This holiday season, I’ll do a lot of things. I’ll play with my son in the freezing cold, watch The Charlie Brown Christmas show with him, and I’ll buy him something that he doesn’t need, anticipating the joy on his face when he sees that he has a present a few presents too many presents under our tree. We’ll go to the local botanical gardens, and to the zoo, because both have breathtaking holiday light displays. Robert and I will drink hot chocolate, and try to coax Tucker into tasting some.
We’ll sled, build snowmen if there’s snow, and Lego robots if there’s not.
We’ll arrive at the airport early for once, so that we don’t miss our flight. Again. We’ll arrive at our destination, and I’ll feel home. In other words, we’ll do the obvious holiday things. I also hope to do some less obvious things this holiday season.
I hope to breathe deeply and easily. Exhale anxiety and exhaustion. Inhale hope. Contentment. Peace. Embrace the loveliness of each family member. To find amusement rather than annoyance in their quirks and assumptions.
I’ll be honest. With others. Myself. Open. Free. Me.
I will remember that they mean well. I’ll remember that them meaning well does not have to be the end of the conversation.
I will not attempt to easily swallow the hurt, and I will not hold it. I will not spew that hurt as a shield.
This year, rather than taking the easier path of nodding and smiling while crumbling inside, I’ll choose to utter the words “Hm. Maybe, but it’s okay if he doesn’t” in response to somebody telling me that Tucker will catch up.
I’m going to be brave and disagree out-loud with “boys who stay home with their mothers don’t learn to speak because mom anticipates what he needs, and doesn’t make him ask for it” as “a reasonable theory.”
I will think about the questions. I’ll try to answer.
I will not worry today about where Tucker will sleep at my dad’s house, and comfort myself with the knowledge that if he sleeps with me and a too-crowded, ousted Robert, that that is okay. I’ll remember gratitude at having a husband who takes one for the team in situations like this.
I’ll remember the importance of making time for friends, when it feels like there is no time, and that there are too many unknown stories to reconnect anyway. I’ll remember that I’ve felt the same, before, and realized later that we always do. We always do reconnect, even with too many stories and missed life events between us.
I’ll remember to bundle up, and go outside when Tucker is awake in a too early time zone, rather than trying to keep him quiet with videos. I’ll remember that my brothers wake early, and call them for a breakfast meeting, rather than stressing while waiting for unknown plans to be revealed.
This is the first Christmas that Tucker has seen holiday lights and says “Christmas!” (or close enough)
This is the year that I will be my best me, and not compare him to his cousin.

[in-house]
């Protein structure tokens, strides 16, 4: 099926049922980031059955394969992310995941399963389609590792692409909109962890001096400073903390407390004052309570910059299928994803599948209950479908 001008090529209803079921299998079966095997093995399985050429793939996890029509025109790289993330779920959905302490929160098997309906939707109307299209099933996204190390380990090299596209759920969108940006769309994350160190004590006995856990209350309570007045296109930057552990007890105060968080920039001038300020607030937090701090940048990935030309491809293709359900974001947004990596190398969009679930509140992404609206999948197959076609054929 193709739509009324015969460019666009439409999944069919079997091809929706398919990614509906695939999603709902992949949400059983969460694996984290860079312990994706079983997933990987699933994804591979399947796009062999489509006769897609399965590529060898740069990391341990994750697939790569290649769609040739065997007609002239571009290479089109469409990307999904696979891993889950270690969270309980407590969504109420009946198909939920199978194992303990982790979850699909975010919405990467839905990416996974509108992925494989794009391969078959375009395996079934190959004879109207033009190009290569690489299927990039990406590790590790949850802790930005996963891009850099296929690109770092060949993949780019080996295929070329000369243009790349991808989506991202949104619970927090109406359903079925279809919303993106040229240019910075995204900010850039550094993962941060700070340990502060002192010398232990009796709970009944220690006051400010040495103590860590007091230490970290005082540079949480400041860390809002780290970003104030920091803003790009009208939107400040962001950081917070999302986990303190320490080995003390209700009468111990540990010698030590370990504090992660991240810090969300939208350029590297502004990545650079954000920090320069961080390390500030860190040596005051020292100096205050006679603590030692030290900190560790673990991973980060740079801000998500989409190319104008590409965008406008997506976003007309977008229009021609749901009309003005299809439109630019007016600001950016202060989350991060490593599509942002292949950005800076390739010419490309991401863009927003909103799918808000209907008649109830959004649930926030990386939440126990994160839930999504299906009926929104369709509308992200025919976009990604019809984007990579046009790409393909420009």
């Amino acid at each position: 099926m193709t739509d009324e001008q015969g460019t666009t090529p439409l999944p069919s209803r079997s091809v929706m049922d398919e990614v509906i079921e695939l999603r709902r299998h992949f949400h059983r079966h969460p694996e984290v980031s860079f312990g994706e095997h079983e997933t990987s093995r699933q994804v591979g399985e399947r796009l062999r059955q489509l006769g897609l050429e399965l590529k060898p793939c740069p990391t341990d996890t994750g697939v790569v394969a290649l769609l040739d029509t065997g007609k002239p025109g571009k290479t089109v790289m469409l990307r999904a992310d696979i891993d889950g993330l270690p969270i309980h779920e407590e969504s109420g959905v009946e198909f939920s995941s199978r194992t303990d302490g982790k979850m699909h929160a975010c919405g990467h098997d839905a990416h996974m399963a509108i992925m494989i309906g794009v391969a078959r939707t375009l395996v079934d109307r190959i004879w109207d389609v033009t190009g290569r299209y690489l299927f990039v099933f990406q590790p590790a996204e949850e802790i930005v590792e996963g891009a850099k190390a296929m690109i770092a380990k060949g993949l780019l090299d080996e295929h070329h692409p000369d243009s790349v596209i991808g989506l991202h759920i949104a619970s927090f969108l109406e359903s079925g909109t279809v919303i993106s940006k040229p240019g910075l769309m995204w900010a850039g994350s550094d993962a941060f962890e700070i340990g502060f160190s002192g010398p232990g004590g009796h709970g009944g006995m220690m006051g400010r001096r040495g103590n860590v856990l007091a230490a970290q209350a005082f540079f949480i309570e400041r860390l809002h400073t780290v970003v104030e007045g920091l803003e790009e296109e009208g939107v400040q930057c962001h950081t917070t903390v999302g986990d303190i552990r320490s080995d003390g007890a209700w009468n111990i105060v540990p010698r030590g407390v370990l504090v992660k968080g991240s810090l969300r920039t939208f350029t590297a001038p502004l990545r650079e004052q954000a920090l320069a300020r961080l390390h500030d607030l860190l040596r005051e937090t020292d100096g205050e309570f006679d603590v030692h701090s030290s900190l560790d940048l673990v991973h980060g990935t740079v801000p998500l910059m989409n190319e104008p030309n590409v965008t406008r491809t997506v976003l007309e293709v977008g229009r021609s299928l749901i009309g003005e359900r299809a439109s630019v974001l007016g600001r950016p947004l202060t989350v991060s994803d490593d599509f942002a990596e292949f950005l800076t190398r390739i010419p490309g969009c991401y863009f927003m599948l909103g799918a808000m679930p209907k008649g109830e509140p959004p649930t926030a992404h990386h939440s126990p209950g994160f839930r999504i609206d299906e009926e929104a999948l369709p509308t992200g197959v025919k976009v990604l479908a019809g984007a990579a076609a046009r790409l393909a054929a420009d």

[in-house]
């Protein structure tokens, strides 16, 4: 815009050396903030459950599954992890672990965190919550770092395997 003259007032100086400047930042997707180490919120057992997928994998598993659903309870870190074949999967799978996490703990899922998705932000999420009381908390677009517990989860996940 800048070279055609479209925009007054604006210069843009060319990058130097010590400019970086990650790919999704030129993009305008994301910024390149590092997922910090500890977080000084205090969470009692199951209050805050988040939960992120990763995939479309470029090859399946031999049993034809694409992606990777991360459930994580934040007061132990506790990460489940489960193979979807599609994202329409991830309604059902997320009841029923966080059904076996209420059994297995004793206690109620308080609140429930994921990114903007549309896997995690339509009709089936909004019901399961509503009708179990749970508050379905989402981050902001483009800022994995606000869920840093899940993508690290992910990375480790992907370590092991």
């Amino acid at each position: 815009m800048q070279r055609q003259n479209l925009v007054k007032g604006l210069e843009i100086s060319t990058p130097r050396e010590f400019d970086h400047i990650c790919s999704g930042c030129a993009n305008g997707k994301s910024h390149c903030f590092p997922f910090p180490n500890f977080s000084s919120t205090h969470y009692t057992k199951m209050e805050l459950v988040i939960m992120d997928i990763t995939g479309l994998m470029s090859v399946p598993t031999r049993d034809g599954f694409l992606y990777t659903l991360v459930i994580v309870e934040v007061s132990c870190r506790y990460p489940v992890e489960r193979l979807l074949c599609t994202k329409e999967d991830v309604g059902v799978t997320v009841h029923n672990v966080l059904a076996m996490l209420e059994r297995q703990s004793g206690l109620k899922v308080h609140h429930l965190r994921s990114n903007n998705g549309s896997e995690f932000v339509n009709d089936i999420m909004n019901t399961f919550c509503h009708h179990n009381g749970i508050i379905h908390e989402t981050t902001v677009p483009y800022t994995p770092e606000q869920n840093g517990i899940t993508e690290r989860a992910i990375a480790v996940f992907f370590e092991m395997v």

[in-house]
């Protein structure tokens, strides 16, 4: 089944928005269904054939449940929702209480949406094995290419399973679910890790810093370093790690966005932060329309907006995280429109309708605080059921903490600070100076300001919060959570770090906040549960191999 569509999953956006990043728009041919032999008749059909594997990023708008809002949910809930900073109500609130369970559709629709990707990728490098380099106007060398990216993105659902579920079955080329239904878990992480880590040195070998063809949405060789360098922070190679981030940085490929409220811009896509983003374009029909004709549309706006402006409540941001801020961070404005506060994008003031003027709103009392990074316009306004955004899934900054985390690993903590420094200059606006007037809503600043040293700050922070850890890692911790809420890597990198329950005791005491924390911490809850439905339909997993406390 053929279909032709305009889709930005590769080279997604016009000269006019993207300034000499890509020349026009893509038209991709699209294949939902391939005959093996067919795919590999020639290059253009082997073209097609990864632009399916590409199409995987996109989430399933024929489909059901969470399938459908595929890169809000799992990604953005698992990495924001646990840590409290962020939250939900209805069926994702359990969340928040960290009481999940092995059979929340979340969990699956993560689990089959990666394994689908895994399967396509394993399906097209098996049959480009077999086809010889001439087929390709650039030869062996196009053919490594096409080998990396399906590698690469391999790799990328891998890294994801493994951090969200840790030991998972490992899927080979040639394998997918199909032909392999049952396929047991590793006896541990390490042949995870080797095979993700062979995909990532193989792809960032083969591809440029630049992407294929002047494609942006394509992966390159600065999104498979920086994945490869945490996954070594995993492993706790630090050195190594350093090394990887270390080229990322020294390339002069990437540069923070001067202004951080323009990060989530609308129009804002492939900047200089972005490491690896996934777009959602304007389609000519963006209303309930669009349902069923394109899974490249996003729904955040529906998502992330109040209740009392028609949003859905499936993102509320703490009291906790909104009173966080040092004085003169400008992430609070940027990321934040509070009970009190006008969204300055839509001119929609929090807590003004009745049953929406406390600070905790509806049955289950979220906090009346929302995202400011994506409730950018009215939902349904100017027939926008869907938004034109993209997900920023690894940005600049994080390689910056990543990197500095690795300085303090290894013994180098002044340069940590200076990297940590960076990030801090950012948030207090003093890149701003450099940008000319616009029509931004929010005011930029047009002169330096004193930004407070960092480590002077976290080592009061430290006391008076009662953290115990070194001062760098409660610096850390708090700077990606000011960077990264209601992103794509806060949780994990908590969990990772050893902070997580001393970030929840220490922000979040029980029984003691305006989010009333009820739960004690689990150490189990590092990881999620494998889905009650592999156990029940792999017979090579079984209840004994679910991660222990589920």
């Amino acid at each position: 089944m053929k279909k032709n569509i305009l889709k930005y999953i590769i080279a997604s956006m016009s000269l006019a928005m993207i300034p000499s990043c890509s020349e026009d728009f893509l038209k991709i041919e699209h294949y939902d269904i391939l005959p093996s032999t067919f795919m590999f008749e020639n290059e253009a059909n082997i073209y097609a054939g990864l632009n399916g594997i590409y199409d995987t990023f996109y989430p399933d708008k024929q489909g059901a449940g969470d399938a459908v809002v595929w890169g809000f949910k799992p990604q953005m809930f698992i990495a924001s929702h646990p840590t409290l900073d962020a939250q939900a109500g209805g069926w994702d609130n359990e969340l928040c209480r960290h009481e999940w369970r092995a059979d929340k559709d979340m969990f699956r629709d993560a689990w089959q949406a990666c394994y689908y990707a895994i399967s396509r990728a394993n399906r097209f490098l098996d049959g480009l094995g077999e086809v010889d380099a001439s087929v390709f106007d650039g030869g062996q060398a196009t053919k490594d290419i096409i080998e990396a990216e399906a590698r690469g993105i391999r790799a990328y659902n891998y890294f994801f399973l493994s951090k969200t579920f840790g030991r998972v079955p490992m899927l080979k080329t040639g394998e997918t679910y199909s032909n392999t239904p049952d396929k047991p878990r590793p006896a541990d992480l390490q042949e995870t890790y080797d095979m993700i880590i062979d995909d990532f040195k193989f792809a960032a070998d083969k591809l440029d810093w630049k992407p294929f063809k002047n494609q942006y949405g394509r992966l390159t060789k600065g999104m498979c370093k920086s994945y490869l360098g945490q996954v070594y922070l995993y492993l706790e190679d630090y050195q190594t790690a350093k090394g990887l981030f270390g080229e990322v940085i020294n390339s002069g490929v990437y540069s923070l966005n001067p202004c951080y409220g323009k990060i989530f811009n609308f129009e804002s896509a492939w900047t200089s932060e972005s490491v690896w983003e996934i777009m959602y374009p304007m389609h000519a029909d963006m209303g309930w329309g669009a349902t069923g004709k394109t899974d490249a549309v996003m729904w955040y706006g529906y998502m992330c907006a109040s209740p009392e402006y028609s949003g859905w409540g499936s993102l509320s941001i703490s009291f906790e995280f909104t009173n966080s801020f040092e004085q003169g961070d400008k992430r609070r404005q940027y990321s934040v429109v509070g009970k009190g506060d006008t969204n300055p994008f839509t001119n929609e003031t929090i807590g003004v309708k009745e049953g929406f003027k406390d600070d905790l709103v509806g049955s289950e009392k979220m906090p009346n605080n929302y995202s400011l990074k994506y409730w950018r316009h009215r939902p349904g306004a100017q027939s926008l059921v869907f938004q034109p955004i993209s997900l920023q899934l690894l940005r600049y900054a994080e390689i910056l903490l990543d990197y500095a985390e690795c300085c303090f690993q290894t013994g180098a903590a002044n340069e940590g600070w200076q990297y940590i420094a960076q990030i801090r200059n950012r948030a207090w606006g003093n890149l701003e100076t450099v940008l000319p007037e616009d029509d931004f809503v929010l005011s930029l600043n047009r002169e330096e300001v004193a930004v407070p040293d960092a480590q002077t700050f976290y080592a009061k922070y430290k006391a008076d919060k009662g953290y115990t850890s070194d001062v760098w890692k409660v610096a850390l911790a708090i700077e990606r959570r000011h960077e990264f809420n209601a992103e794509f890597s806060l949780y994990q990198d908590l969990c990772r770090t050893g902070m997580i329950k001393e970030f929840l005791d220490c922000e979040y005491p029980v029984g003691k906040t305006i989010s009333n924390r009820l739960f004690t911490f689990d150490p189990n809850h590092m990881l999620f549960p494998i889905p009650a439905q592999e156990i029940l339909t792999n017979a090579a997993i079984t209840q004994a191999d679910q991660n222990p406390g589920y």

This year, I will not let my guilt over Tucker not being typical seep into our meals, conversations, or my soul. This year, I will turn my back on sadness and worry. I will embrace my family. Tucker’s family. I will speak when I should, and take a walk when silence wins.
I’ll remember that they may have insight and new perspective on Tucker’s upcoming transition into kindergarten.
I will not just assume that they don’t understand. I’ll take the time, and the unknown, and try to help them to understand, if they want to. And when it feels that they don’t, I’ll remember we’re in a crowded house, and that the worry of our host may simply be over the fact that the toilet overflowed that morning.
I will remember that they celebrated and loved him, before he was even here.
I will remember the bliss on their faces, when they first met him.
I will remember that they love him, still, even though they don’t necessarily know, or understand.
They’ll love nowhim. Because nowhim is magic.
I will remember.
This, and every, holiday season, I will make Christmas magical for Tucker. I will dance with him beneath fairy lights, warm his freezing ungloved hands on my belly, and make sure that he knows the importance of family, while also knowing when to simply nod, smile, and walk away from them.
This holiday season, I will be a better me.
What do you hope for this holiday season?
This has been a Finish the Sentence Friday post. Today’s sentence is either “This holiday season I will…” or “My favorite Christmas tradition is…”
Your amazing hosts:
Janine: Janine’s Confessions of a Mommyaholic
Kate: Can I get another bottle of whine?
Stephanie: Mommy, for Real
me: finding ninee
We’re also doing something new, where you, too can be a co-host if we select your submitted sentence to use! This week’s guest co-host is Lizzi, from Considerings for her sentence “My favorite Christmas tradition is…” YAYYY, for Lizzi!
We have a Facebook page! Come chat and see the upcoming sentences, here!